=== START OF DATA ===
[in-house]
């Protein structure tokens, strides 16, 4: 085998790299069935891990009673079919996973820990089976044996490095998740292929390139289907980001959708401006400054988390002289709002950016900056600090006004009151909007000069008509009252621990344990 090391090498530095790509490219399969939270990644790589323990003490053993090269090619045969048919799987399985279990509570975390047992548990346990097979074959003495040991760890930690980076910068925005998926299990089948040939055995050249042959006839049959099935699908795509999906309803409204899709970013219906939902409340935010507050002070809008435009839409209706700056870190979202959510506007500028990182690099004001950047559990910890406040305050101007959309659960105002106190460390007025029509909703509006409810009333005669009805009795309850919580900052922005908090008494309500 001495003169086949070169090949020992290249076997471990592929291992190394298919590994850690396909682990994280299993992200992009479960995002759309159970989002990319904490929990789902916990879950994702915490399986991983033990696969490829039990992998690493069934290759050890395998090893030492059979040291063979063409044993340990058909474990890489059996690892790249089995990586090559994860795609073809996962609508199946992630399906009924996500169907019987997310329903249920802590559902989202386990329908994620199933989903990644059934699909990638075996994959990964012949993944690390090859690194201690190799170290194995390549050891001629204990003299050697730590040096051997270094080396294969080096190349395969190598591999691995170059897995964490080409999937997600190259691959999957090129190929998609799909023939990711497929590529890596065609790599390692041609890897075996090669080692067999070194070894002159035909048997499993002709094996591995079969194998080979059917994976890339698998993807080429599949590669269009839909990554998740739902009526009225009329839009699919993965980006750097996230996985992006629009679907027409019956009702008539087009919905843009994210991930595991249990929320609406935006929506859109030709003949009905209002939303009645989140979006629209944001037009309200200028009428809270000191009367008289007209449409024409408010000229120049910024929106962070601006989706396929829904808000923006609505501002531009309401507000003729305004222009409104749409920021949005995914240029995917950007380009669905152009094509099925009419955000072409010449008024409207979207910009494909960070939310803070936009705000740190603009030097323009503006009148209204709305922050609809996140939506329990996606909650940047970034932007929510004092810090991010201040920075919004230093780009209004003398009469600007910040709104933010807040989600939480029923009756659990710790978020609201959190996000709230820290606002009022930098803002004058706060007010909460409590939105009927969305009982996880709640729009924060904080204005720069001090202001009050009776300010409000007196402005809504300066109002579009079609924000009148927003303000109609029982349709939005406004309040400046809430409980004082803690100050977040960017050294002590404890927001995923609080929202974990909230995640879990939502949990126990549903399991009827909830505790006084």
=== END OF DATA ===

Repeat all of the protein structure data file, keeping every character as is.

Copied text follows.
[in-house]
């Protein structure tokens, strides 16, 4: 085998790299069935891990009673079919996973820990089976044996490095998740292929390139289907980001959708401006400054988390002289709002950016900056600090006004009151909007000069008509009252621990344990 090391090498530095790509490219399969939270990644790589323990003490053993090269090619045969048919799987399985279990509570975390047992548990346990097979074959003495040991760890930690980076910068925005998926299990089948040939055995050249042959006839049959099935699908795509999906309803409204899709970013219906939902409340935010507050002070809008435009839409209706700056870190979202959510506007500028990182690099004001950047559990910890406040305050101007959309659960105002106190460390007025029509909703509006409810009333005669009805009795309850919580900052922005908090008494309500 001495003169086949070169090949020992290249076997471990592929291992190394298919590994850690396909682990994280299993992200992009479960995002759309159970989002990319904490929990789902916990879950994702915490399986991983033990696969490829039990992998690493069934290759050890395998090893030492059979040291063979063409044993340990058909474990890489059996690892790249089995990586090559994860795609073809996962609508199946992630399906009924996500169907019987997310329903249920802590559902989202386990329908994620199933989903990644059934699909990638075996994959990964012949993944690390090859690194201690190799170290194995390549050891001629204990003299050697730590040096051997270094080396294969080096190349395969190598591999691995170059897995964490080409999937997600190259691959999957090129190929998609799909023939990711497929590529890596065609790599390692041609890897075996090669080692067999070194070894002159035909048997499993002709094996591995079969194998080979059917994976890339698998993807080429599949590669269009839909990554998740739902009526009225009329839009699919993965980006750097996230996985992006629009679907027409019956009702008539087009919905843009994210991930595991249990929320609406935006929506859109030709003949009905209002939303009645989140979006629209944001037009309200200028009428809270000191009367008289007209449409024409408010000229120049910024929106962070601006989706396929829904808000923006609505501002531009309401507000003729305004222009409104749409920021949005995914240029995917950007380009669905152009094509099925009419955000072409010449008024409207979207910009494909960070939310803070936009705000740190603009030097323009503006009148209204709305922050609809996140939506329990996606909650940047970034932007929510004092810090991010201040920075919004230093780009209004003398009469600007910040709104933010807040989600939480029923009756659990710790978020609201959190996000709230820290606002009022930098803002004058706060007010909460409590939105009927969305009982996880709640729009924060904080204005720069001090202001009050009776300010409000007196402005809504300066109002579009079609924000009148927003303000109609029982349709939005406004309040400046809430409980004082803690100050977040960017050294002590404890927001995923609080929202974990909230995640879990939502949990126990549903399991009827909830505790006084």